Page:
General Motors to recall 1.6 lakh cars in India for battery issues
In the biggest car recall exercise in India impacting around 160,000 vehicles, General Motors is writing to owners of three of its cars — small cars Beat, Spark and utility vehicle Enjoy — manufactured between 2007 and 2014, to modify battery wiring harness in the vehicles.
A defective wiring harness could lead to a short circuit in the car and carries a potential risk of fire. The recall is restricted only to those vehicles fitted with remote keyless entry accessory provided by component maker AutoCop. The cars would be fixed at designated outlets for free and the process would take 2 hours.
Similar CarsFind More Cars
"We have identified the requirement of modifications on battery wiring harness in Beat vehicles manufactured between January 2010 up to June 2014," according to a letter sent to a customer that is in possession of HT. "Chevrolet is undertaking a voluntary product safety recall to reach out to these vehicle owners and repair/ replace the parts free of cost."
The letters sent to the consumers are signed by Anand Kumar, director for after sales at GM India.
"The remote keyless entry accessory meets all the relevant regulatory standards. However, GM India has been made aware of some isolated cases where certain Chevrolet Spark, Beat and Enjoy vehicles were fitted with a faulty accessory," the company said in its response to a questionnaire sent by HT. "As a result, the impacted Chevrolet Spark, Beat and Enjoy vehicles could experience damage due to inappropriate routing. The recall affects 160,000 vehicles in India manufactured between 2007 and 2014."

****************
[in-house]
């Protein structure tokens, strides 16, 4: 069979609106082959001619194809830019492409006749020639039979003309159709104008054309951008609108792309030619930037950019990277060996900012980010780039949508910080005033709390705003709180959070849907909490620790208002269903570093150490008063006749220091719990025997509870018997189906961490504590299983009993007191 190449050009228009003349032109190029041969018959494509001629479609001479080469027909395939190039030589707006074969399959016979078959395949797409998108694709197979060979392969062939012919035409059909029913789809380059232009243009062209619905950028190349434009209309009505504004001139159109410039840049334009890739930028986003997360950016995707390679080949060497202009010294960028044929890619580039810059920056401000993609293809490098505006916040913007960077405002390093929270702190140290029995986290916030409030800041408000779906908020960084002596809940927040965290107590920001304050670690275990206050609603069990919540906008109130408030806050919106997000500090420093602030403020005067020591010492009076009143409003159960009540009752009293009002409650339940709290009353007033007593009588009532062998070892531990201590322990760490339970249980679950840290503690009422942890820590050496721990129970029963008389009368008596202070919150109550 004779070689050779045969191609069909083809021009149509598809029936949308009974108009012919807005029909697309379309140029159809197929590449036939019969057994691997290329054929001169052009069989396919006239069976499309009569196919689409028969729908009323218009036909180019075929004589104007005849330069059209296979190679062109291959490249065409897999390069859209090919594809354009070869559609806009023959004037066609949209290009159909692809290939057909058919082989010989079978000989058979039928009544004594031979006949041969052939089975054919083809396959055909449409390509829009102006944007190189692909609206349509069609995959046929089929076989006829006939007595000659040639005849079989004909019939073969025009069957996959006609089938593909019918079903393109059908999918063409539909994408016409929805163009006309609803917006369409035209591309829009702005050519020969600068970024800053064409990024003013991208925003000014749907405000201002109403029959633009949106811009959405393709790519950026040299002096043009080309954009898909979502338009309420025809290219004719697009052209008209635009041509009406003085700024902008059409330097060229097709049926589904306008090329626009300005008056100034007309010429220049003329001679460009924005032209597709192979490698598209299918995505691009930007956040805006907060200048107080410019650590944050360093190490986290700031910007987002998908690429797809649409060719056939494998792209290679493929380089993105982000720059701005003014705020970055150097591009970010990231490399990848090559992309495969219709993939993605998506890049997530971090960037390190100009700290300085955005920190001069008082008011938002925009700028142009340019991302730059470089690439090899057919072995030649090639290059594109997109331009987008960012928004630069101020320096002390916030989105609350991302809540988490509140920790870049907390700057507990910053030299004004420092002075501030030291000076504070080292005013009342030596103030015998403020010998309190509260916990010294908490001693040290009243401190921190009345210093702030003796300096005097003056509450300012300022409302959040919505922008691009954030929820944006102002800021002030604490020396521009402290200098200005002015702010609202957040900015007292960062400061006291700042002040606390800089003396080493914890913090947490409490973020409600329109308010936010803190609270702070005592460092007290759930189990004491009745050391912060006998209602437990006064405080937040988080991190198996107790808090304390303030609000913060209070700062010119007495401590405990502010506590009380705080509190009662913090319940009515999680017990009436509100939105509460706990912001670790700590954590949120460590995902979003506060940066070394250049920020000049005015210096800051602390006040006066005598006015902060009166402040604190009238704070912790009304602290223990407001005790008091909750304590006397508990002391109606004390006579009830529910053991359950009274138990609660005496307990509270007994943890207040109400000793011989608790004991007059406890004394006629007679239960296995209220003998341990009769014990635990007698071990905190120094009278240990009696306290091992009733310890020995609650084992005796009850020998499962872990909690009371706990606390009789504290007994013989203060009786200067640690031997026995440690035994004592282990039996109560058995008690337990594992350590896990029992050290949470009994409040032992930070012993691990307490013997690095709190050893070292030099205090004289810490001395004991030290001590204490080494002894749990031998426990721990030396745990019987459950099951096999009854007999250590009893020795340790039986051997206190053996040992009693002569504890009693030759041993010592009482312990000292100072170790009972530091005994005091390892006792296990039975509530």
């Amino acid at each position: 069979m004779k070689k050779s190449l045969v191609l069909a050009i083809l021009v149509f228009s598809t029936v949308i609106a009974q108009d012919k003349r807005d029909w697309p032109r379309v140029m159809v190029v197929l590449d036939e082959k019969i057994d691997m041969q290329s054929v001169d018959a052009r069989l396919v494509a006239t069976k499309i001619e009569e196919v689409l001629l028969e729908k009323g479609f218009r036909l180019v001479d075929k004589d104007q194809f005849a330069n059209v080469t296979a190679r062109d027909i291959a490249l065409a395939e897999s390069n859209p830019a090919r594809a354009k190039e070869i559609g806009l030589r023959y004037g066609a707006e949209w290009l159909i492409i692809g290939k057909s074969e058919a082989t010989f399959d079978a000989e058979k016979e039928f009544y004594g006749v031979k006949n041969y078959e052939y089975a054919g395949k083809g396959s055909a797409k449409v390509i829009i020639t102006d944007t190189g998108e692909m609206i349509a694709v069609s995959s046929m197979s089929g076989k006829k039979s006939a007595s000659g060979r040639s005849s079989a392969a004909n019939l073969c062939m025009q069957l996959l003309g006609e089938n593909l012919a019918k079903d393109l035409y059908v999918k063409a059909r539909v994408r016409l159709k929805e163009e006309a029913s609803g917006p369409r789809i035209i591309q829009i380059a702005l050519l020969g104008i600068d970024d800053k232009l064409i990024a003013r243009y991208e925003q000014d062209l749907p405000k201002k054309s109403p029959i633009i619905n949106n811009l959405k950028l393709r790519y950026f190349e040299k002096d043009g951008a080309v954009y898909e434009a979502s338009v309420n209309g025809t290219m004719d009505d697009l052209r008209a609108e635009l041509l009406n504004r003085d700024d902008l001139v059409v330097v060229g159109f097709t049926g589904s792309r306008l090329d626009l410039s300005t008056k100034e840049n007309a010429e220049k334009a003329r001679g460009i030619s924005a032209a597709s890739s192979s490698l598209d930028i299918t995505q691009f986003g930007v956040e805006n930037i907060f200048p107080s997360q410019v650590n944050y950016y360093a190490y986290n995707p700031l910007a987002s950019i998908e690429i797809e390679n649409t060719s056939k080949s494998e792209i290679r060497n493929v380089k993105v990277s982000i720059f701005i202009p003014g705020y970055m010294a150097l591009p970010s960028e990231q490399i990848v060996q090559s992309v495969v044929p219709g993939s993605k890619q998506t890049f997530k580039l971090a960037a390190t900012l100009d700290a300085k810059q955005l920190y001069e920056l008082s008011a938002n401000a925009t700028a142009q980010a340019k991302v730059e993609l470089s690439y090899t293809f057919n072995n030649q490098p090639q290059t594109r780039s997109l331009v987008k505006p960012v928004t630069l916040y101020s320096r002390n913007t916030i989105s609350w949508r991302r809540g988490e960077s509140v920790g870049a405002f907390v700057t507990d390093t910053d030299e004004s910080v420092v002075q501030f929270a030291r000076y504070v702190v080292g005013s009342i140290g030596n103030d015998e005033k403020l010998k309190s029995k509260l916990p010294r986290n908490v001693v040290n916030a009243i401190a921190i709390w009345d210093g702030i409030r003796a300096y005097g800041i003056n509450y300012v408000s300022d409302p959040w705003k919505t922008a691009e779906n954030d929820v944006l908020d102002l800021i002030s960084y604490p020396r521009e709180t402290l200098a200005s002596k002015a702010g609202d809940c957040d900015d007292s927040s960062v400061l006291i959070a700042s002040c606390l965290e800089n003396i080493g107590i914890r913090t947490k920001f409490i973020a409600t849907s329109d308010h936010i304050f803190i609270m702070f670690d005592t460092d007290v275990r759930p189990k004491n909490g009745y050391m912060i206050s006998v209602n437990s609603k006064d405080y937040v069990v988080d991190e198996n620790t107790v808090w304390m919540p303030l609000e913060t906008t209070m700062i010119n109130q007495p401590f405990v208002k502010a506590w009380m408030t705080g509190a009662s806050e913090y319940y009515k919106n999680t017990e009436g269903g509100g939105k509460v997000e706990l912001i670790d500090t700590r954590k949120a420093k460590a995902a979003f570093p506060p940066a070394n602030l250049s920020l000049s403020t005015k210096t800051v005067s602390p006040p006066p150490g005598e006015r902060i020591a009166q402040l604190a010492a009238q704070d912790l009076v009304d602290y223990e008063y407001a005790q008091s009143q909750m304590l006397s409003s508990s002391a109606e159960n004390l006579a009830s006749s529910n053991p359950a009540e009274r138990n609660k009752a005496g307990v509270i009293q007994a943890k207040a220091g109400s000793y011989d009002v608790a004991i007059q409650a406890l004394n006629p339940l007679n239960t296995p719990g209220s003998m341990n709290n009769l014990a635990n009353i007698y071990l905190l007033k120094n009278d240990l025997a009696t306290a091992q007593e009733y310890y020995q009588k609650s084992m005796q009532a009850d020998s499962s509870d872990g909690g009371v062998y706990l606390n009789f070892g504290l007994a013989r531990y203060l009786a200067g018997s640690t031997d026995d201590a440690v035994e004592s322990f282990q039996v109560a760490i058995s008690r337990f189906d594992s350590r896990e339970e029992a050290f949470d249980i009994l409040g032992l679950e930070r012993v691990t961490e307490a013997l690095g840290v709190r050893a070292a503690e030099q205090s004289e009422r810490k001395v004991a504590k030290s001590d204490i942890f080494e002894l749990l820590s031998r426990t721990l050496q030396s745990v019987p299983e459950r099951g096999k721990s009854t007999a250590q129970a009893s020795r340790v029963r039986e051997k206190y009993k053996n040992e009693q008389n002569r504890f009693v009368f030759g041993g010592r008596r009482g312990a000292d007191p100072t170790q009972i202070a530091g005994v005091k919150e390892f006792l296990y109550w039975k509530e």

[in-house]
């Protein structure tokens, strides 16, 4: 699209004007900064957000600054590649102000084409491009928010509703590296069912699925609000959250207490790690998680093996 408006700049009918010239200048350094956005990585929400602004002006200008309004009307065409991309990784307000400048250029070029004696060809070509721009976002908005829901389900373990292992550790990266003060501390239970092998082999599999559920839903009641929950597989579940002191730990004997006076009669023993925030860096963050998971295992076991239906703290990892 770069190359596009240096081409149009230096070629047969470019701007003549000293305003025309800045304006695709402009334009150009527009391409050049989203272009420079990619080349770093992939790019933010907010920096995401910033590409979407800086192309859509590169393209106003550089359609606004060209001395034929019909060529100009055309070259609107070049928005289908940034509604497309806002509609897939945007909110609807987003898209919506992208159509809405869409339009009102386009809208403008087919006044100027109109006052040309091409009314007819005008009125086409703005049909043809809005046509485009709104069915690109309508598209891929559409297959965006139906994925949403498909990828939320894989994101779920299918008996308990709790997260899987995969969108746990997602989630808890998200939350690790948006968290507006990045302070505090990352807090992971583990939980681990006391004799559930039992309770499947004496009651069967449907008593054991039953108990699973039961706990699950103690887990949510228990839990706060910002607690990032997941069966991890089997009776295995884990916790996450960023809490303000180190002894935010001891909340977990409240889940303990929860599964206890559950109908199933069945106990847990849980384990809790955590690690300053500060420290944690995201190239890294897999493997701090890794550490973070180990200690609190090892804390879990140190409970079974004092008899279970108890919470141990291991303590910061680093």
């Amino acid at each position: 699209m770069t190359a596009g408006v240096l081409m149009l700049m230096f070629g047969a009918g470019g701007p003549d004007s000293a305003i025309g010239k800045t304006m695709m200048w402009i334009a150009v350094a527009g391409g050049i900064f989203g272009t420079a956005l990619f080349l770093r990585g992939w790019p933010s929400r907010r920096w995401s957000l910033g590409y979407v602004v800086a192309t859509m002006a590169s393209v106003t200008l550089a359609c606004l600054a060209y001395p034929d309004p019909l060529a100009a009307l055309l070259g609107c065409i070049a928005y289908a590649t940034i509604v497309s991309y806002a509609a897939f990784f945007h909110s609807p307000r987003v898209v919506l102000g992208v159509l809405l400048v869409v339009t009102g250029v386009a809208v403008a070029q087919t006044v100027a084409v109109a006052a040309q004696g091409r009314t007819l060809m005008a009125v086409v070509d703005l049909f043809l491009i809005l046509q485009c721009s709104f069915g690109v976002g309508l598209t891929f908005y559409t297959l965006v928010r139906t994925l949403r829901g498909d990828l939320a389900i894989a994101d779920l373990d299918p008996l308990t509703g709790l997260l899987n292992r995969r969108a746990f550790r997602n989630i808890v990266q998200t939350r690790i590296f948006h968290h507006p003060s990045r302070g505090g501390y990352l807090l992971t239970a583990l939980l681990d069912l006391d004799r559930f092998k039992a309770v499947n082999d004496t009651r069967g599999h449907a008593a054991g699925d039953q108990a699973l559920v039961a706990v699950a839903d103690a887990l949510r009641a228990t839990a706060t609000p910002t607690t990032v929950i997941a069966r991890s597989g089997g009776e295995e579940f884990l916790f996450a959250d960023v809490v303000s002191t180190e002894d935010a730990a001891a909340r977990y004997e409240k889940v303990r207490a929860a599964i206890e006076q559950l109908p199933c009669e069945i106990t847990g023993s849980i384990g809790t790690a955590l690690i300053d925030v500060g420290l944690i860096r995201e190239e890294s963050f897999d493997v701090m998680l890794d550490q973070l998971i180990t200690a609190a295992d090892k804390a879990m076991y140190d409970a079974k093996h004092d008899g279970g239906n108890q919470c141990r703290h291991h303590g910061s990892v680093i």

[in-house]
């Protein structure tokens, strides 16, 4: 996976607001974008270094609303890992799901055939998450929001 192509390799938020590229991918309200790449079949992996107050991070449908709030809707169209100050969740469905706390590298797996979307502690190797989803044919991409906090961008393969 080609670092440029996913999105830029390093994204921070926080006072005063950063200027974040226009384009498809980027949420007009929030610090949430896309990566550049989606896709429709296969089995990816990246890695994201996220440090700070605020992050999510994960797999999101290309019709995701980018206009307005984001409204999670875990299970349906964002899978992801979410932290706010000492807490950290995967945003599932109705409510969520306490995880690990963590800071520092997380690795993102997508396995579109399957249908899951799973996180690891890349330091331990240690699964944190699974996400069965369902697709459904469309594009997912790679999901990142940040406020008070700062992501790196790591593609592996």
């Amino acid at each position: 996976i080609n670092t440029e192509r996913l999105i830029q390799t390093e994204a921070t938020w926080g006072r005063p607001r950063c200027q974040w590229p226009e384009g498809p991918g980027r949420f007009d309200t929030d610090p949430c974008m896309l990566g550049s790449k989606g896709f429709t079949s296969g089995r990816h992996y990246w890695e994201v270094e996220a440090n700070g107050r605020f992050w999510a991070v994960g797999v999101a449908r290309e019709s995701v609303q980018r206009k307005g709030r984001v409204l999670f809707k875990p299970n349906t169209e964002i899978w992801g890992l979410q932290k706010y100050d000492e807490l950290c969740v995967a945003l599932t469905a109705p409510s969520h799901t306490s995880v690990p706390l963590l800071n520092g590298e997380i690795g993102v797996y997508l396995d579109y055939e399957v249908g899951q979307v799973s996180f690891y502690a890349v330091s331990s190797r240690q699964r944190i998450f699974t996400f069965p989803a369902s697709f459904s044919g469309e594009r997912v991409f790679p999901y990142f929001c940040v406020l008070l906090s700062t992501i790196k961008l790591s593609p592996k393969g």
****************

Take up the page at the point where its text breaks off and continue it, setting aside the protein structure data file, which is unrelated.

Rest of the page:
The company has not informed the Society of Indian Automobile Manufacturers (SIAM) according to the norm under SIAM's voluntary code for recalls. India does not have a mandatory code for recalling cars like in the US and Europe.
Over 800,000 cars have been recalled in India since 2012. This year alone has seen at least 5 major recalls covering over 70,000 vehicles
In line with global practices, Indian consumers have learnt to accept that a complex machine like a car may malfunction and a product recall only enhances trust with the manufacturer. "My Honda City has been recalled twice in its lifetime and I dont see any problem with that," said Ashutosh Srivastava, a lawyer based in Delhi. "Rather it gives me peace of mind as it shows that the company is still doing regular safety checks on my car even after the warranty period is over."
GM, the third-largest car maker in the world, has not been acting proactively on recalls in India. In July 2013, it had recalled 114,000 units of Tavera to fix emission issues, but there were allegations that GM officials had connived with authorities to fudge statutory emission tests. A state-appointed panel later called it a corporate fraud and indicted the top management of the company.